Just Messing

Just messing around, that is what I tell my wife. Messing around the farm shop. She knows by now what messing really means. Did you know you can gain a pretty good potato mortar by just changing the pipe on the bead-setter? You know, the compressed air 90 psi bead setter, exchange the flattened steel pipe for PVC, dab a little silicone on the potato, range just shy of a quarter mile. A neat thing is watching an eighty-count potato disappear over the ridge row to land the next forty over. The compressed air bead-setter is the safe alternative to using starting fluid to set the bead. Which is also neat. The tire afterwards quivering on the floor like a border collie in want of exercise. With the ether method it is best to live down range lest your neighbor call 911 to report a bomb. An ample supply of kitchen matches is also necessary, these to set off the ether sprayed inside the tire rim. The lit match flung across the room at a tire, in turn chained to something not about to move. Sometimes instead of quivering, the rim sets off for low earth orbit, explaining the chain. As said, chained to something immoveable.

Farm shops are like this. Did you know you can cool a can of soda in thirty seconds flat by putting the can in a Tupperware container with a small hole drilled to insert the tube end of the aerosol Endust, otherwise used to clean computers. Or if you fill an empty soda can with liquid nitrogen, liquid oxygen will drip off the can. And if you get somebody to lay a lit cigarette under the drip, the cigarette disappears in a spill of photons like a flashbulb went off. If you remember flash bulbs.

Farm shops have a singular tradition to uphold, actually more a formula than a tradition; charcoal brickets, field sulfur, salt peter to name one. Also catapults come to mind, like the one Harold Altenburg built for his pumpkin patch. There is also the neat trick to be done with anvils one placed atop of the other, the casting dimple filled with 3F black powder, a playing card over the cavity to prevent sparking, then a length of fuse. The neat thing about that ninety-pound anvil twirling eighty feet in the air, it is ringing like a Sunday morning clarion. Another neat thing is the dent in the ground where it lands, will do the same to a pickup truck; don’t ask how I know this.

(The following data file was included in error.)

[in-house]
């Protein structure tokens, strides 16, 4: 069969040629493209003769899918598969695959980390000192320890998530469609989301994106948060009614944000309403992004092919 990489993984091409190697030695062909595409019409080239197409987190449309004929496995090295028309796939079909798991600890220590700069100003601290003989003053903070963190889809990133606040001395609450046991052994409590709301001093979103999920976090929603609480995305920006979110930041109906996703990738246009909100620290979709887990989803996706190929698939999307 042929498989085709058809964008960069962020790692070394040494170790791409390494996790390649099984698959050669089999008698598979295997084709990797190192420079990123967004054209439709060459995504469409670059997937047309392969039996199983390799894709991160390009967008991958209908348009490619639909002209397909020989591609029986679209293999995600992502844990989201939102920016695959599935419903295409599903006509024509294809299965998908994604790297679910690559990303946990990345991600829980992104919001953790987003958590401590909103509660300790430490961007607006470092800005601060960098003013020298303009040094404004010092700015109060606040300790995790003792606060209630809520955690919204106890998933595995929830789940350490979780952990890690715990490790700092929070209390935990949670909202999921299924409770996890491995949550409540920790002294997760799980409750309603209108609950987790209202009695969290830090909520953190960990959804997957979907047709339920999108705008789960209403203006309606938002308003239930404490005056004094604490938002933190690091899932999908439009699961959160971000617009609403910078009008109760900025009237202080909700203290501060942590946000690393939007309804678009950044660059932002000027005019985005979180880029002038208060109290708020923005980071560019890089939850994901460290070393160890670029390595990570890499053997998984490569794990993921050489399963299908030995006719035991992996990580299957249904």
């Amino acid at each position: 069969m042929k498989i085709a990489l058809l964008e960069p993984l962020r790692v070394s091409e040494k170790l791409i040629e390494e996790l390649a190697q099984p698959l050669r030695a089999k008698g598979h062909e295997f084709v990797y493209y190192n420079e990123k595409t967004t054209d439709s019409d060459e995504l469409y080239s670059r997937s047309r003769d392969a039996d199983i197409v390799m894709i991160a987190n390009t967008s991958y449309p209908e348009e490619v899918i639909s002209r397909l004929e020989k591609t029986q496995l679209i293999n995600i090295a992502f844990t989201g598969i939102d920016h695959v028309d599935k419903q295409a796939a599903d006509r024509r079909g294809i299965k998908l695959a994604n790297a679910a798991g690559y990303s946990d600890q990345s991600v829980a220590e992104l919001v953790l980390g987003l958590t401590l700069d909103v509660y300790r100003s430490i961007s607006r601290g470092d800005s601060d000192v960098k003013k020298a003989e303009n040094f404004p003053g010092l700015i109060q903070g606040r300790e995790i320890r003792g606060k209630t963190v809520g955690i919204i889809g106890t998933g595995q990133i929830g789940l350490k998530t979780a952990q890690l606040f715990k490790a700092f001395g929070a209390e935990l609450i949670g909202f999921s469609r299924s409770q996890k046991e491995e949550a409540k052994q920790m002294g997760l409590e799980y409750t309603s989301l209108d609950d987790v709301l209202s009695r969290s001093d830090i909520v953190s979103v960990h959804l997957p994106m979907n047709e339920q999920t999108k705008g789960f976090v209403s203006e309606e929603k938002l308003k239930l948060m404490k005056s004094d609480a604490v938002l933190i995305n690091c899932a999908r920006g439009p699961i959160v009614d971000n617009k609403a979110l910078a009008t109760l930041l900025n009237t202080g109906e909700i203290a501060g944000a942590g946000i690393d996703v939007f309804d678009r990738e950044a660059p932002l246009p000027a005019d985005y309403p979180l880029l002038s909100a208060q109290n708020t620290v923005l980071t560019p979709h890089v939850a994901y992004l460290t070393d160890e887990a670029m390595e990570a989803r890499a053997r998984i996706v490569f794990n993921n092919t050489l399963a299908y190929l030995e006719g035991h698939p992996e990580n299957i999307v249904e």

Farm shops are a separate universe, my wife adds also a separate god. Iron filings and a cutting torch. Aluminum filings and a torch, titanium filings and a torch. We never attempted pipe bombs because they’re illegal, I will restate that for non-believers, illegal. The distractive thing about farm shops is they are out in the boonies in the first place so the weight of the statutes diminishes by the square of the distance from the courthouse. An oatmeal box shaken with a little cornstarch inside, a match put in the hole provided, takes the hat right off that smiling Quaker. For my brother’s 50th birthday party we brought balloons, filled at the farm shop. Half propane, half oxygen from the cutting torch, the attached string dipped in diesel fuel. Did you know a garage door spring makes a heck of a crossbow, uses a pitchfork for an arrow.

In the monthly Amnesty International newsletter I was reading how corrupt regimes use children “as young as 10 years” for combatants, this is meant to be shocking. Nice people always act surprised and insulted that a 10-year-old kid can be trained to use an AK-47, like as not in a blood-thirsty way. As for myself I’m not surprised the saboteurs in Iraq are adolescents who have yet to shave. Cynical as it sounds, an ideal age. Ever notice the kind of video games the kids are playing at the village rental:  bombs, guns, and blasters are required. Add that about 50 percent of rental movies are of the horror genre. My personal theory is the fascination for bombs, guns and blasters is naturally occurring. Black Hawk, the tradition-bound Sauk chief who instigated the last good war in Wisconsin, said the best warrior was the option of the young men, 11, 12, 13 years old. As they mature, Black Hawk added, they grow too fond of peace.

In the farm shop we had several variations on potato cannons, fabricated from PVC and hairspray, range about the same as the bead-setter model. My neighbor welding too near his septic tank vent heard a dull underground noise; had to replace the entire drainage field but said the tremor was awesome. As is where the idea came from, the plastic tarp over the manure pile, a hole pricked near the top when the bubble in the tarp formed, we lit the gas and watched it burn. Fascinating that a manure pile does such a thing. Later that year I went to Washington D.C. with the senior class from P.J.Jacobs. Visited JFK’s new grave at Arlington just down the hill from the Lee mansion, saw the eternal flame that molded my generation. Had my own version of where the gas came from, farm shops are like that.